"A Touch of Innocence is an absorbing family chronicle written with a gift for physical detail sometimes too real for comfort. In quietly graphic prose the growing girl, the slightly older brother, the ambitious father and the kind stepmother are pictured in such human terms that when their lives get tied into harder and harder knots beyond their undoing, one can only continue to read helplessly as doom closes in upon the household."—Langston Hughes, New York Herald Tribune
"A Touch of Innocence is one of the most extraordinary life stories I have ever read . . . . The content of this book is so heartbreaking that only the strongest artistic skills can keep it from leaking out into sobbing self-pity, but Katherine Dunham's art contains it, understands it and refuses to be overwhelmed by its terrors."—Elizabeth Janeway, New York Times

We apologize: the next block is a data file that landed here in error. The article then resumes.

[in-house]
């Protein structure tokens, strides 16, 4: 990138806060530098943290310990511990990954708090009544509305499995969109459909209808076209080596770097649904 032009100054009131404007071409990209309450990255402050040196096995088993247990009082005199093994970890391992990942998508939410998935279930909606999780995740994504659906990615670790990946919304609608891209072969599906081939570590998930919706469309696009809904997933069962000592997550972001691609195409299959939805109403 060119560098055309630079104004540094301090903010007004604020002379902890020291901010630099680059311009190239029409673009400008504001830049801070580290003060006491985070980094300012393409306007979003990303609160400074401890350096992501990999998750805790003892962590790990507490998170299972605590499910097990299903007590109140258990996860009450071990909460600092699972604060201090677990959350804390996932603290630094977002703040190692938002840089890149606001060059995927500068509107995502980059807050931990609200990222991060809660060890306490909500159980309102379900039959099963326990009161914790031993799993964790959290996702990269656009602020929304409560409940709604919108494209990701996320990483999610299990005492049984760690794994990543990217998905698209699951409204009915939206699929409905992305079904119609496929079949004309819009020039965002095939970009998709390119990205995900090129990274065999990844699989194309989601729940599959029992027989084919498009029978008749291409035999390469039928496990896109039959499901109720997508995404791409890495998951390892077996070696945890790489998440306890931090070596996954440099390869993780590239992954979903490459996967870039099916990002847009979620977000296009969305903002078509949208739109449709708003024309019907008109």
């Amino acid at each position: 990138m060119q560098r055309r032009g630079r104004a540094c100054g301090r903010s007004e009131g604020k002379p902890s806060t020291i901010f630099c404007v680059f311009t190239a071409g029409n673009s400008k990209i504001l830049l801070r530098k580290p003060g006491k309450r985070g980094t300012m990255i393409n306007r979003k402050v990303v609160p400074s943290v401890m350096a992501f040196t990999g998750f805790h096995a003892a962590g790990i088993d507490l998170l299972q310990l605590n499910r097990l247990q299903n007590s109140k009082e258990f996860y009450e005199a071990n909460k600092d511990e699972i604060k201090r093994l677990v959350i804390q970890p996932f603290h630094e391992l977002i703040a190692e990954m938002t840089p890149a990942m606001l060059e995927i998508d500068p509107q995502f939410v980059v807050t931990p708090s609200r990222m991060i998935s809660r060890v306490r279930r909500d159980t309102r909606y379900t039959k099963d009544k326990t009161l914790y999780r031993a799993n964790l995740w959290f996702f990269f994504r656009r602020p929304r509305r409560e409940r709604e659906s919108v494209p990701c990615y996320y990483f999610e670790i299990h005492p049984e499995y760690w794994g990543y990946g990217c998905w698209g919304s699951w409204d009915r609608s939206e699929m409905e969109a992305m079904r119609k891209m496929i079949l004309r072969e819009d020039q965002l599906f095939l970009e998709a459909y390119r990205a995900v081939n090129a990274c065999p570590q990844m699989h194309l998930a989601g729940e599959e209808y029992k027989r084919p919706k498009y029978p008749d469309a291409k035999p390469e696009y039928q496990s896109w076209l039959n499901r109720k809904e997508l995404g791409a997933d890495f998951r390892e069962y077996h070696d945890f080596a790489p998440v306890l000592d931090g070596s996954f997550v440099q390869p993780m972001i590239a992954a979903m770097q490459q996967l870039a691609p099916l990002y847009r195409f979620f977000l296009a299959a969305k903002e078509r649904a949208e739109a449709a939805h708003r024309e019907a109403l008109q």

"The first eighteen years of the famous dancer and choreographer's life are brought vividly to the reader in this first volume of her autobiography. She writes of what it is like to be a special, gifted young woman growing up in a racially mixed family in the American Middle West. A beautiful, touching and sometimes discomforting book."—Publishers Weekly
"As writing it is honest, searing, graphic and touching, giving us a rather heartbreaking early view of the young American Negro who was later to make a name for herself as a dancer and choreographer."—Arthur Todd, Saturday Review